News / USA

Coast Guard Commandant: Government Must Stick with BP

Multimedia

Audio

The U.S. Coast Guard commandant says there is no alternative at this point but to allow BP to continue with the steps it is taking to stop the deep sea oil leak in the Gulf of Mexico.  The Obama administration faced more sharp questions on Monday about BP's response to the disaster, and how the government is overseeing operations.

The remarks by Admiral Thad Allen, who has been directing government operations to contain the huge spill in the Gulf, came a day after Interior Secretary Ken Salazar said BP could be pushed out of the way if it fails to carry out its responsibilities.

Listen to Susan Yackee's interview with Kurt Davies of Greenpeace on oil spill:

Since the Deepwater Horizon oil rig exploded and sank, the Obama administration has found itself on the defensive, with critics asserting that the government has not been aggressive enough in acting to stop the leak or putting enough pressure on BP.

On Monday, Admiral Allen echoed what the White House has told reporters in briefings for weeks, namely, that the private sector and oil industry have the most advanced equipment and techniques to deal with such an unprecedented event.

Responding to a reporter asking why, as Secretary Salazar suggested, the government couldn't simply push BP aside, Allen said that would raise the question of who would take over.

ALLEN:   "To push BP out of the way would raise the question, to replace them with what?"

REPORTER:  "Do you think that this government right now is doing the best it can?"

ALLEN:  "I have been involved with the technical decisions made especially in relation to dealing with the leak, and they are pressing ahead, we are overseeing them, they are exhausting every technical means possible to deal with that leak."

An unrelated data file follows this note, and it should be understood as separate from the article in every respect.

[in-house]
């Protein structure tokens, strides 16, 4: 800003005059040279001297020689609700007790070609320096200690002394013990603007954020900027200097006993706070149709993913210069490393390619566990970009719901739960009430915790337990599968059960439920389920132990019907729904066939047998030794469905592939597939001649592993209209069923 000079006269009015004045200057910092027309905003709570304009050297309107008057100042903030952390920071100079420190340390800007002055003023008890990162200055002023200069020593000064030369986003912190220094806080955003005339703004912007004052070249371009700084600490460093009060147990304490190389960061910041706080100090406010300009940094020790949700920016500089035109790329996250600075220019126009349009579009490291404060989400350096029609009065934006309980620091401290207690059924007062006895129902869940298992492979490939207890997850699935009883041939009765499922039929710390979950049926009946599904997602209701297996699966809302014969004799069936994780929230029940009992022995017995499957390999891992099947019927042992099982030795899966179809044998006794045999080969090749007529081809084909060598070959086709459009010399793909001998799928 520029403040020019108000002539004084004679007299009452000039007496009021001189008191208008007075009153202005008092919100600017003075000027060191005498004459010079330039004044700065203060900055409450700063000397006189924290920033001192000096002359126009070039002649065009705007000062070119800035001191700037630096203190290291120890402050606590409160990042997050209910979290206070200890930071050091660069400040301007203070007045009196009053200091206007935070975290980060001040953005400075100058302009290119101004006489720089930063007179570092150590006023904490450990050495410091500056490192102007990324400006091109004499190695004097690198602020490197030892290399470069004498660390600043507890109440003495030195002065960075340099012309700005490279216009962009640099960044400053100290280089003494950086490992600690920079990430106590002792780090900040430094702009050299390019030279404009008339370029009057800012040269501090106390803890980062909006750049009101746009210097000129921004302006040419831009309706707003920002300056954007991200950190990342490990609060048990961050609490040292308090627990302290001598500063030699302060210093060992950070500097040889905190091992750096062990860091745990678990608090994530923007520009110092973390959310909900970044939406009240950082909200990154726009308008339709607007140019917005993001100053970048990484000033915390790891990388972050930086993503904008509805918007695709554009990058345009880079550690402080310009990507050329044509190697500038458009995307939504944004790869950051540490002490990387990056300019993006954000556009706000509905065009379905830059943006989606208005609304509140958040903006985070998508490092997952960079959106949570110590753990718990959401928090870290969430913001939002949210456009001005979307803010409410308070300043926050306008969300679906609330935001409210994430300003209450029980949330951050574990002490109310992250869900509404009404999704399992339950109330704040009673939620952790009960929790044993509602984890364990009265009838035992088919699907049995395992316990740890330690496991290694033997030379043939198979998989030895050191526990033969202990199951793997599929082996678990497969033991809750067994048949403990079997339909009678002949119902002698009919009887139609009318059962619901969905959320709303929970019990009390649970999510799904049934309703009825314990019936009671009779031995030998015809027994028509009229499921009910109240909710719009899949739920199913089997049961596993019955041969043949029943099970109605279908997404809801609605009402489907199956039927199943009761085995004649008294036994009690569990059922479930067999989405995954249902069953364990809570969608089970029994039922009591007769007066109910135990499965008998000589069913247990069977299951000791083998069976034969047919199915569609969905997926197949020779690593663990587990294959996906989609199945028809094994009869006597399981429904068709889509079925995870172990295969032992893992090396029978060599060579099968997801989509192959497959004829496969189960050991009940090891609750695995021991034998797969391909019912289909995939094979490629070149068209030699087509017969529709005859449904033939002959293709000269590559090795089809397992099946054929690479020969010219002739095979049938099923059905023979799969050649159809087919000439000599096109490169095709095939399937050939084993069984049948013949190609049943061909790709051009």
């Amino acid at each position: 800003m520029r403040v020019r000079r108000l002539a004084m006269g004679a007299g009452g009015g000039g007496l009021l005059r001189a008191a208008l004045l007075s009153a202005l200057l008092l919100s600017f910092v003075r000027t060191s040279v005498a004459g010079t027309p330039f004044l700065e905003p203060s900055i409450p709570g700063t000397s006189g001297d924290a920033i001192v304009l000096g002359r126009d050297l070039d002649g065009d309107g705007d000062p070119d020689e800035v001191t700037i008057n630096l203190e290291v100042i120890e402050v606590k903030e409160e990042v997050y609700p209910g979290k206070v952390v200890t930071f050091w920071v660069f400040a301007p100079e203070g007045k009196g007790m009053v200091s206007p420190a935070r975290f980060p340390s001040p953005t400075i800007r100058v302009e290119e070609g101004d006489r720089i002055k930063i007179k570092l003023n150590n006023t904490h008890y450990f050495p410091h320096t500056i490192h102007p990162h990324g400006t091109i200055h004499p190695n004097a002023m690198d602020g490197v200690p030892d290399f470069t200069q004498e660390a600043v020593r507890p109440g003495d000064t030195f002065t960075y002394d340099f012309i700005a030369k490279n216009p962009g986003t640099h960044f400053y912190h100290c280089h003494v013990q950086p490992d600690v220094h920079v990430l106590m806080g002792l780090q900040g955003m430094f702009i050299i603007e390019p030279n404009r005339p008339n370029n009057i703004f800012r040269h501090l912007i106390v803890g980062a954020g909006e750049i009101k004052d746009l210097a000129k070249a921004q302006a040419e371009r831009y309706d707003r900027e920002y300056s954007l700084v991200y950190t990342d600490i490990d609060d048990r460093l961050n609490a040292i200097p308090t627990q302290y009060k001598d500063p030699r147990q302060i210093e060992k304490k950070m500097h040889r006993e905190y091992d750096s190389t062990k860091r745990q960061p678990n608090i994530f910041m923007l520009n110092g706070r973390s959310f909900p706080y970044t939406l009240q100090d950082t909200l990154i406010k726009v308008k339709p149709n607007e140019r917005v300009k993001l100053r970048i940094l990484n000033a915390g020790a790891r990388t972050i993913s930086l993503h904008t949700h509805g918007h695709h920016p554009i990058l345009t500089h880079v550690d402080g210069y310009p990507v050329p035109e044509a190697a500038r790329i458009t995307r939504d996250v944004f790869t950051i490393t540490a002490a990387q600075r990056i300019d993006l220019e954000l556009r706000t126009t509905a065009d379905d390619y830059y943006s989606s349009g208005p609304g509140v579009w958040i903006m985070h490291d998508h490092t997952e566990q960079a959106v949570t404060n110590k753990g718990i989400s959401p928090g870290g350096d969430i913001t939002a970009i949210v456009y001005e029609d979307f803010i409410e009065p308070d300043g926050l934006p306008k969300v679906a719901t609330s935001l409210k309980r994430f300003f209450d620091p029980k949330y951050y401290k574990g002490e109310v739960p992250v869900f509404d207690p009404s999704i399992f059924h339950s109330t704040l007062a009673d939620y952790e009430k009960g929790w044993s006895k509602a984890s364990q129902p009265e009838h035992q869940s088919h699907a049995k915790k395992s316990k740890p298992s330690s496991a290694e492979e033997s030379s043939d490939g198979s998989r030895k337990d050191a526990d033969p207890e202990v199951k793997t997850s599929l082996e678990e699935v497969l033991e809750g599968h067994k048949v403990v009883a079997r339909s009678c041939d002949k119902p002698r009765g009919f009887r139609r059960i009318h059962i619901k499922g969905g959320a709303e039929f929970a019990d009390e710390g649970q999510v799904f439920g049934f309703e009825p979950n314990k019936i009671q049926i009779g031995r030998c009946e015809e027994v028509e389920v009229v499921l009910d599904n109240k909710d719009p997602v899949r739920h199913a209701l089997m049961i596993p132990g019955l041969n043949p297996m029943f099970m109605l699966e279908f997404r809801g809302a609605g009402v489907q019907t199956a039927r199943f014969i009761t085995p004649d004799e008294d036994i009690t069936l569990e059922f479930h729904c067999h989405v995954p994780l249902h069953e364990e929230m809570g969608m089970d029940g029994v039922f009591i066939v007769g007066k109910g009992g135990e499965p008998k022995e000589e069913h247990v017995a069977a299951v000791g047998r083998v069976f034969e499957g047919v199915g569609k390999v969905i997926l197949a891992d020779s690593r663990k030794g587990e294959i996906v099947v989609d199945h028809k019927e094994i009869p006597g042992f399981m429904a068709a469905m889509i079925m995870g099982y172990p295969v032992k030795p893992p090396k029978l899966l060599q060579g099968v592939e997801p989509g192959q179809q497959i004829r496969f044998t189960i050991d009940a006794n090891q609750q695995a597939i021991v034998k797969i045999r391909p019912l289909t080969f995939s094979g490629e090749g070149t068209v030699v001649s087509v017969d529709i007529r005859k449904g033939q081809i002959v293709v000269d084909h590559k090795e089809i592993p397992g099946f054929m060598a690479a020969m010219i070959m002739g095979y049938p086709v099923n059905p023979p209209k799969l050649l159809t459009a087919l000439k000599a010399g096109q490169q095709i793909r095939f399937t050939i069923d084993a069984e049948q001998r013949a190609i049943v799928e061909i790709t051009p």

Admiral Allen said he had also consulted with executives from other oil companies who he said supported the kind of steps BP is taking to stop the leak, which is more than 1500 meters below the ocean surface.

The Coast Guard commandant said he agrees with a statement by BP chief executive, Tony Hayward, that an attempt expected this week to plug the leak by pumping heavy drilling fluids into it has a 60 to 70 percent chance of success.

Government officials, he said, are asking BP officials tough questions in sessions he described as "inquisitorial".  

White House spokesman Robert Gibbs referred to the anger President Obama expressed in a Rose Garden news conference earlier this month about oil drilling safety systems that had failed.

"The president's viewpoint is that 'fail-safe' has to mean that, and that if it doesn't, then we have to examine why it doesn't and the circumstances around that and have that impact our decisions going forward," said Robert Gibbs.

Gibbs said President Obama will receive a report he requested from Interior Secretary Salazar on Thursday, adding it is also expected the president will take questions from reporters. 

Related video report by Mil Arcega

You May Like

Mugabe Dismisses Male-Female Equality